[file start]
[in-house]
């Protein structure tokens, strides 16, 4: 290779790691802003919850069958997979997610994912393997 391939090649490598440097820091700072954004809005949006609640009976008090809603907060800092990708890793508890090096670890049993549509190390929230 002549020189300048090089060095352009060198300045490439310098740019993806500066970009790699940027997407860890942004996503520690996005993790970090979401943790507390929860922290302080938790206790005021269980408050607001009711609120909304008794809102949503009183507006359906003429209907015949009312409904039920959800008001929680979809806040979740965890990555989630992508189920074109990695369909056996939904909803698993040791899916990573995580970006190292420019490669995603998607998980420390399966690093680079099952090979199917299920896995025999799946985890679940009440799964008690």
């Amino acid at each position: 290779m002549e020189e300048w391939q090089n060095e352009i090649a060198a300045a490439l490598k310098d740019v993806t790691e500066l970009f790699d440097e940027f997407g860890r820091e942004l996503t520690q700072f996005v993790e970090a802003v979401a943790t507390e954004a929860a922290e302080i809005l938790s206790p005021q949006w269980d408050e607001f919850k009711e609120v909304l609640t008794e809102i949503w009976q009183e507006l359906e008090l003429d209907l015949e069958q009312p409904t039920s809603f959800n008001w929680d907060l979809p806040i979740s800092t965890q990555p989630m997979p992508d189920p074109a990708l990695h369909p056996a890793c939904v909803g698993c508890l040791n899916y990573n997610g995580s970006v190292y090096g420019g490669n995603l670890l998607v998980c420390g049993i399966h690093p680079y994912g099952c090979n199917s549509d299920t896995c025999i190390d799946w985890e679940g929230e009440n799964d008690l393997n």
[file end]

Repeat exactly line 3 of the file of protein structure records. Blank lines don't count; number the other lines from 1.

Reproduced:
């Amino acid at each position: 290779m002549e020189e300048w391939q090089n060095e352009i090649a060198a300045a490439l490598k310098d740019v993806t790691e500066l970009f790699d440097e940027f997407g860890r820091e942004l996503t520690q700072f996005v993790e970090a802003v979401a943790t507390e954004a929860a922290e302080i809005l938790s206790p005021q949006w269980d408050e607001f919850k009711e609120v909304l609640t008794e809102i949503w009976q009183e507006l359906e008090l003429d209907l015949e069958q009312p409904t039920s809603f959800n008001w929680d907060l979809p806040i979740s800092t965890q990555p989630m997979p992508d189920p074109a990708l990695h369909p056996a890793c939904v909803g698993c508890l040791n899916y990573n997610g995580s970006v190292y090096g420019g490669n995603l670890l998607v998980c420390g049993i399966h690093p680079y994912g099952c090979n199917s549509d299920t896995c025999i190390d799946w985890e679940g929230e009440n799964d008690l393997n």